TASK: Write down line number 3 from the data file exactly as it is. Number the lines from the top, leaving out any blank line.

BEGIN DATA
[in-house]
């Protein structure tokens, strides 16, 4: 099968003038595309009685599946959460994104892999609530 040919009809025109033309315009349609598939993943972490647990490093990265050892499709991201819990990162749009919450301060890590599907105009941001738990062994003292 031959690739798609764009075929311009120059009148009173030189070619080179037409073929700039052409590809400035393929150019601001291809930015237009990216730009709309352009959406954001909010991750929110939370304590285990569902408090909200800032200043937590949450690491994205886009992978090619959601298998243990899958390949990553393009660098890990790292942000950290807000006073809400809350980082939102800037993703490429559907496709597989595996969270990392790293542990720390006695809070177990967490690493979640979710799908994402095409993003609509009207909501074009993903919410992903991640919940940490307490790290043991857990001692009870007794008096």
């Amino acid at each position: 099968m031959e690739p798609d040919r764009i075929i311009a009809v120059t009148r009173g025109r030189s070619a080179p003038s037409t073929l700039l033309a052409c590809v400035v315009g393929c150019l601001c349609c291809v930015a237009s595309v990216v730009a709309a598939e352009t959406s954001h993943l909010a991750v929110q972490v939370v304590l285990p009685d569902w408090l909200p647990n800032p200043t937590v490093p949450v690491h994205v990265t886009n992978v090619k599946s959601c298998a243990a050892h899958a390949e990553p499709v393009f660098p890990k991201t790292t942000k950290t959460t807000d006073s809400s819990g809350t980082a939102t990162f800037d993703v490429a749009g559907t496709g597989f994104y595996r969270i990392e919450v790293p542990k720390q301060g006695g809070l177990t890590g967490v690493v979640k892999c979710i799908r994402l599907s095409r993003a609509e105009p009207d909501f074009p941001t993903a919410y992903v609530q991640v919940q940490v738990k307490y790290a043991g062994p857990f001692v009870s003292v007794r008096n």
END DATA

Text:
């Amino acid at each position: 099968m031959e690739p798609d040919r764009i075929i311009a009809v120059t009148r009173g025109r030189s070619a080179p003038s037409t073929l700039l033309a052409c590809v400035v315009g393929c150019l601001c349609c291809v930015a237009s595309v990216v730009a709309a598939e352009t959406s954001h993943l909010a991750v929110q972490v939370v304590l285990p009685d569902w408090l909200p647990n800032p200043t937590v490093p949450v690491h994205v990265t886009n992978v090619k599946s959601c298998a243990a050892h899958a390949e990553p499709v393009f660098p890990k991201t790292t942000k950290t959460t807000d006073s809400s819990g809350t980082a939102t990162f800037d993703v490429a749009g559907t496709g597989f994104y595996r969270i990392e919450v790293p542990k720390q301060g006695g809070l177990t890590g967490v690493v979640k892999c979710i799908r994402l599907s095409r993003a609509e105009p009207d909501f074009p941001t993903a919410y992903v609530q991640v919940q940490v738990k307490y790290a043991g062994p857990f001692v009870s003292v007794r008096n």